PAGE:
In an ideal setting, a Manhattan townhouse will be delivered vacant and sold to a buyer who can convert it to a single family mansion, condos or a rental building. However, when a Manhattan building is conveyed with a rent stabilized tenant or a few rent stabilized tenants, then the buyer pool will narrow but it still has tremendous value. The factors that impact the value will be size of the apartment, likelihood of accepting a buyout, and what percentage of square footage, the RS tenants occupy within the building. The calculation of value is going to be based on the net operating income.(NOI). The NOI and cap rate will dictate the value, but the upside which the buyer/investor will evaluate will have to do the likelihood that the tenant might be bought out now or in the near future, the age of the tenant, and how likely they might have immediate family who will succeed them within the apartment.
For example, on a recent tour of Upper west side townhouses with an investor we looked a one building that was asking $5.4 million with 6 units 2 of which were rent stabilized. Within the same neighborhood, a 7 unit building was asking nearly $1 million more with all free market tenants. Both were both offered at an approximate 3% cap rate.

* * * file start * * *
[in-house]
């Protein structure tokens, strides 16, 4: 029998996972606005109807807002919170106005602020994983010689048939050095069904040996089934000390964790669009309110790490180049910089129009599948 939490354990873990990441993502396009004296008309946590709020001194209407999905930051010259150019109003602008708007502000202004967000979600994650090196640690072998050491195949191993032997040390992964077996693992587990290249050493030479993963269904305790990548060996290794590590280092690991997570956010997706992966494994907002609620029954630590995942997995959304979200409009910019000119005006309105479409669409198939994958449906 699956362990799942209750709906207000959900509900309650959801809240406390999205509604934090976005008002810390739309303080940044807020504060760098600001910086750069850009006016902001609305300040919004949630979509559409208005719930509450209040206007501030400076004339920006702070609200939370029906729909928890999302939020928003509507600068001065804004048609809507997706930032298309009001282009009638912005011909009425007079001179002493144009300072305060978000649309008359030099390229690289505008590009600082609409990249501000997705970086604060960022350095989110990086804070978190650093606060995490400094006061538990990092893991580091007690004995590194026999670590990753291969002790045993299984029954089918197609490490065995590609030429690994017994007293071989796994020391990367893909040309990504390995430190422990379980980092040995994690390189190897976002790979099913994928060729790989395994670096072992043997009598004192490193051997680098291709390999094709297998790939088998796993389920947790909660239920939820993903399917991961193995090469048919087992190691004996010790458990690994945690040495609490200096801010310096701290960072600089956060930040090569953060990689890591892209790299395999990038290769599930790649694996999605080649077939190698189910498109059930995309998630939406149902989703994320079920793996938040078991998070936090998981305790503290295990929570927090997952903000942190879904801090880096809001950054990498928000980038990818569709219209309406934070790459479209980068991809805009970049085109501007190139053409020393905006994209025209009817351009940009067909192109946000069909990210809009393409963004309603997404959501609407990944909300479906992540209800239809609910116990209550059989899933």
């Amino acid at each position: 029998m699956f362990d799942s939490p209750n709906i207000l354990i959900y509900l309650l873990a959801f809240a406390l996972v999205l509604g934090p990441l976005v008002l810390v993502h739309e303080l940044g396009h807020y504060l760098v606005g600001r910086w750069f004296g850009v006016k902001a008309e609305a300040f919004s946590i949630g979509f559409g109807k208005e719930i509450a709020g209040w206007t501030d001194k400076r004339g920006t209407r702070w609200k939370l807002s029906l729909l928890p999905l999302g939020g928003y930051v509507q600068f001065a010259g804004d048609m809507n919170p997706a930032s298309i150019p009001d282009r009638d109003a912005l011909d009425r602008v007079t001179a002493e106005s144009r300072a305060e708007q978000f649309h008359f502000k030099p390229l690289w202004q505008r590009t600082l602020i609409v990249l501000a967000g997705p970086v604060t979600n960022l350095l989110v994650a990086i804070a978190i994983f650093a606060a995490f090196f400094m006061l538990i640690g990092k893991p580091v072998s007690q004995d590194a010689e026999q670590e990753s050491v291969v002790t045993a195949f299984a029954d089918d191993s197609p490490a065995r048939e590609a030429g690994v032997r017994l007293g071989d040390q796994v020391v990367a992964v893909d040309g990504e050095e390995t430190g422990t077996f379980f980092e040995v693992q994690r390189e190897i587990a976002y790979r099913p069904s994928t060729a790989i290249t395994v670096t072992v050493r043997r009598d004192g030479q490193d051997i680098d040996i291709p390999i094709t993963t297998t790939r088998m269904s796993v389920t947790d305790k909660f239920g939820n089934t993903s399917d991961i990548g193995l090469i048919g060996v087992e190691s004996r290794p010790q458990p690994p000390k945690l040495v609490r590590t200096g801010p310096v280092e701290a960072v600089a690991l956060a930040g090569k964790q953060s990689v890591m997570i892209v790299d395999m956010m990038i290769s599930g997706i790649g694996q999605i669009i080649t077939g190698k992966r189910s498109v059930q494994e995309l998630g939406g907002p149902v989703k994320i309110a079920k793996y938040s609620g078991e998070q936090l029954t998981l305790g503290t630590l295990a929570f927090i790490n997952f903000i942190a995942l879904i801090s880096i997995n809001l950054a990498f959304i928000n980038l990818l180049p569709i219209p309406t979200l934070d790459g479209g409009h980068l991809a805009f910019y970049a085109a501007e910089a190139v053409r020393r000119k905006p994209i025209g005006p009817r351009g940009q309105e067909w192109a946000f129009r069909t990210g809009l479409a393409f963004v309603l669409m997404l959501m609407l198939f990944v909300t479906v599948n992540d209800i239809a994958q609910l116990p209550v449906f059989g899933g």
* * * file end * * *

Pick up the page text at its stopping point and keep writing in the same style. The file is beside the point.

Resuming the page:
Now what happens when the majority or all of the building is occupied by rent stabilized tenants and the cap rate is extremely low or the income is not even covering the expenses, now you will see an even more narrow pool of buyers whose expectations for a discount go up as the rents paid by the tenants goes down as does the likelihood of a buyout. In this situation, a more thorough analysis based on current market conditions will need to be done by a Manhattan real estate broker experienced in the transfer of townhouses and multifamily properties.
The Author- Brian Silvestry , a licensed real estate broker, has been selling residential and commercial real estate since 1999. He has sold in every neighborhood from Battery Park City to Washington Heights.